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About the Book
According to Bruce Ashford and Craig Bartholomew, one of the best sources for regaining a robust, biblical doctrine of creation is the recovery of Dutch neo-Calvinism. Tracing historical treatments and exploring theological themes, Ashford and Bartholomew develop the Kuyperian tradition's rich resources on creation for systematic theology and the life of the church today.
Apart from the doctrine of God, no doctrine is as comprehensive as that of creation. It is woven throughout the entire fabric of Christian theology. It goes to the deepest roots of reality and leaves no area of life untouched. Across the centuries, however, the doctrine of creation has often been eclipsed or threatened by various forms of gnosticism. Yet if Christians are to rise to current challenges related to public theology and ethics, we must regain a robust, biblical doctrine of creation. According to Bruce Ashford and Craig Bartholomew, one of the best sources for outfitting this recovery is Dutch neo-Calvinism. Abraham Kuyper, Herman Bavinck, and their successors set forth a substantial doctrine of creation's goodness, but recent theological advances in this tradition have been limited. Now in The Doctrine of Creation Ashford and Bartholomew develop the Kuyperian tradition's rich resources on creation for systematic theology and the life of the church today. In addition to tracing historical treatments of the doctrine, the authors explore intertwined theological themes such as the omnipotence of God, human vocation, and providence. They draw from diverse streams of Christian thought while remaining rooted in the Kuyperian tradition, with a sustained focus on doing theology in deep engagement with Scripture. Approaching the world as God's creation changes everything. Thus The Doctrine of Creation concludes with implications for current issues, including those related to philosophy, science, the self, and human dignity. This exegetically grounded constructive theology contributes to renewed appreciation for and application of the doctrine of creation--which is ultimately a doctrine of profound hope.
A fresh, in-depth presentation of the biblical doctrine of creation. Ashford and Bartholomew write from the perspective of Kuyperian thought, with a commitment to exegetical warrant and catholic sympathy. This is the kind of theology we need more of!--Timothy George, distinguished professor of divinity at Beeson Divinity School of Samford University and general editor of the Reformation Commentary on Scripture
Here is a faithfully Reformed yet distinctly contemporary work on the doctrine of creation. It is a welcome addition to the badly needed, and now happily emerging, literature applying the giants of the neo-Calvinist tradition to issues of doctrine for the English-speaking world. But it is no sleepy doctrinal tome. This is a book of theology that answers questions the church is actually asking. Widely read, richly cited, and ecumenically minded, Ashford and Bartholomew mine the Reformed tradition at its best and place its treasures before the church and the academy to correct, challenge, and continue our work in the theater of God's glory.--Jessica Joustra, Redeemer University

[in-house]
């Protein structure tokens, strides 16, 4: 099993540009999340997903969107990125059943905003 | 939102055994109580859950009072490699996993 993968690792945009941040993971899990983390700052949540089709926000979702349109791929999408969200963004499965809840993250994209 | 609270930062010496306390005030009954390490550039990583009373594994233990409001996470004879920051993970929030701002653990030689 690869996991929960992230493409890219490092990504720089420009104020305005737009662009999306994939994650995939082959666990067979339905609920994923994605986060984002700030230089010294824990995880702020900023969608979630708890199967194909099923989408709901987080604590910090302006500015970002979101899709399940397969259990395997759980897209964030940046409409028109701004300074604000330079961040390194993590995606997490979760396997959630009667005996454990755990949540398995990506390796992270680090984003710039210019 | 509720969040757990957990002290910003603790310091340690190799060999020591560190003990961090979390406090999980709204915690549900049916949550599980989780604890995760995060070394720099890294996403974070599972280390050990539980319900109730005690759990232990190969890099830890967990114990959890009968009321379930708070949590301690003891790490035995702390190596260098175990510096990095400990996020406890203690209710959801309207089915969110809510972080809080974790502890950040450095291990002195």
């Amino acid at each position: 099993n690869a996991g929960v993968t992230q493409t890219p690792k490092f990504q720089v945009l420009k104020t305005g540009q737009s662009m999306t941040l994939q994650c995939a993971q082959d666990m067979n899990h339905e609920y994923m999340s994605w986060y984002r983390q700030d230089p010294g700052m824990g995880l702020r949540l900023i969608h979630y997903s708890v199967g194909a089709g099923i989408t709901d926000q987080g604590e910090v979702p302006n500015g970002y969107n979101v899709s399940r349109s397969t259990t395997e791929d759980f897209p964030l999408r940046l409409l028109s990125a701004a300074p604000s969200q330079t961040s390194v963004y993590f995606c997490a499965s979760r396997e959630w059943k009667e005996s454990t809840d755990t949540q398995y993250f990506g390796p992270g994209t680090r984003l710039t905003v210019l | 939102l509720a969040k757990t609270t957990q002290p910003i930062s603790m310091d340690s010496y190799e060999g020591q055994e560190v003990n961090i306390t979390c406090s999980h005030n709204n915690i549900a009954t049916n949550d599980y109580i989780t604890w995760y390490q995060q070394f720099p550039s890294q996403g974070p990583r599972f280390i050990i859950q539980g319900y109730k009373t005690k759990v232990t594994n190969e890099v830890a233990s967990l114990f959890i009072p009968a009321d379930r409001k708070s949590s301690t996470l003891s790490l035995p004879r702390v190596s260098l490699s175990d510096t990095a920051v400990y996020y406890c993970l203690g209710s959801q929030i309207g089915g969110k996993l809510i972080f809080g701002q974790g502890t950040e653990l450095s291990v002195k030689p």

If theology is the study of God and all other things in relation to God, then the focus of a doctrine of creation is 'all other things.' This is a tall order and one reason why it is difficult to come up with a list of masterpieces on the subject. This book ranges widely, covering topics from food to philosophy, but always in relation to the goodness of God, the created order, and its implications for humanity. The authors show convincingly that there is nothing in the world to which God the Creator cannot rightly declare, 'Mine, and for my glory!'--Kevin J. Vanhoozer, research professor of systematic theology at Trinity Evangelical Divinity School
Learned, erudite, and comprehensive, this monumental dogmatic exploration follows the contours of the Christian creeds to formulate a neo-Kuyperian dogmatic account of creation. This work has the capacity to be a theological classic. Through close engagement with ancient and modern Christian thought, Ashford and Bartholomew retrieve the past, assess the present, and offer a fresh, constructive, and thoroughly biblical presentation of God and the totality of the created order. Some may disagree with their presentation of the doctrine, but no one will be able to ignore it. I pray this work establishes a renaissance of the doctrine of creation for our day.--Heath A. Thomas, president and professor of Old Testament at Oklahoma Baptist University
This book is dazzling in its sources and range, and it is rigorous and provocative in its judgments. Grounded in a solidly Reformed outlook derived primarily from Barth and Kuyper, the authors evaluate the doctrine of creation and related realities such as sin, providence, and eschatology with attention to biblical texts and scholarship, to the whole of the theological tradition, and to philosophy from Plato to the French phenomenologists. They defend Christian faith in creation with power and panache.--Matthew Levering, James N. and Mary D. Perry Jr. Chair of Theology at Mundelein Seminary